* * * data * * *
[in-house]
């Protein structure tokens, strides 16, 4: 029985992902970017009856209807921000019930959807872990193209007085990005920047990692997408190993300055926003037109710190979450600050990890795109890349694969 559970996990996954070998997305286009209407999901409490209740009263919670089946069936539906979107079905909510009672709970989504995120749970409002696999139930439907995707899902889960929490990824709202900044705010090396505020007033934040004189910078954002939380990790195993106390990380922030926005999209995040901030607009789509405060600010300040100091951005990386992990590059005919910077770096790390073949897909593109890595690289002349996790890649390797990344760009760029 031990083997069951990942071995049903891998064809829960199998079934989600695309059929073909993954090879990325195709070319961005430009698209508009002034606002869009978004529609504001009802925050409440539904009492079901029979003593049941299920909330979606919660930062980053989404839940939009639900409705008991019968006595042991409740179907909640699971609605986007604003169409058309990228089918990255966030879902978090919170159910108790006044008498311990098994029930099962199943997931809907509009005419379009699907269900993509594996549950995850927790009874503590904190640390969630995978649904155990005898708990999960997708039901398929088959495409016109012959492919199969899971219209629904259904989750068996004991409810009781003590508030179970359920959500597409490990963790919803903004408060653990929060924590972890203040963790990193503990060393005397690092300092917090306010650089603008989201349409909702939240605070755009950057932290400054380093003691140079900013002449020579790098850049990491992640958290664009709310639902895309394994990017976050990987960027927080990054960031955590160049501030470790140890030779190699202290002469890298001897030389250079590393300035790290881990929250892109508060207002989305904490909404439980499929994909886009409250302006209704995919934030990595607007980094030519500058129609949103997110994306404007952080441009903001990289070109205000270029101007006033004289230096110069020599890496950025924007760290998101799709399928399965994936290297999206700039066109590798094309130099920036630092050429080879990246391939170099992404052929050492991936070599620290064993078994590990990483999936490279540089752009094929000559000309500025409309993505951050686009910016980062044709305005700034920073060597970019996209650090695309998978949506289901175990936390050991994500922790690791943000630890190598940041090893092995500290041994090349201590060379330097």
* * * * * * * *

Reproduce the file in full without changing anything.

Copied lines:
[in-house]
């Protein structure tokens, strides 16, 4: 029985992902970017009856209807921000019930959807872990193209007085990005920047990692997408190993300055926003037109710190979450600050990890795109890349694969 559970996990996954070998997305286009209407999901409490209740009263919670089946069936539906979107079905909510009672709970989504995120749970409002696999139930439907995707899902889960929490990824709202900044705010090396505020007033934040004189910078954002939380990790195993106390990380922030926005999209995040901030607009789509405060600010300040100091951005990386992990590059005919910077770096790390073949897909593109890595690289002349996790890649390797990344760009760029 031990083997069951990942071995049903891998064809829960199998079934989600695309059929073909993954090879990325195709070319961005430009698209508009002034606002869009978004529609504001009802925050409440539904009492079901029979003593049941299920909330979606919660930062980053989404839940939009639900409705008991019968006595042991409740179907909640699971609605986007604003169409058309990228089918990255966030879902978090919170159910108790006044008498311990098994029930099962199943997931809907509009005419379009699907269900993509594996549950995850927790009874503590904190640390969630995978649904155990005898708990999960997708039901398929088959495409016109012959492919199969899971219209629904259904989750068996004991409810009781003590508030179970359920959500597409490990963790919803903004408060653990929060924590972890203040963790990193503990060393005397690092300092917090306010650089603008989201349409909702939240605070755009950057932290400054380093003691140079900013002449020579790098850049990491992640958290664009709310639902895309394994990017976050990987960027927080990054960031955590160049501030470790140890030779190699202290002469890298001897030389250079590393300035790290881990929250892109508060207002989305904490909404439980499929994909886009409250302006209704995919934030990595607007980094030519500058129609949103997110994306404007952080441009903001990289070109205000270029101007006033004289230096110069020599890496950025924007760290998101799709399928399965994936290297999206700039066109590798094309130099920036630092050429080879990246391939170099992404052929050492991936070599620290064993078994590990990483999936490279540089752009094929000559000309500025409309993505951050686009910016980062044709305005700034920073060597970019996209650090695309998978949506289901175990936390050991994500922790690791943000630890190598940041090893092995500290041994090349201590060379330097």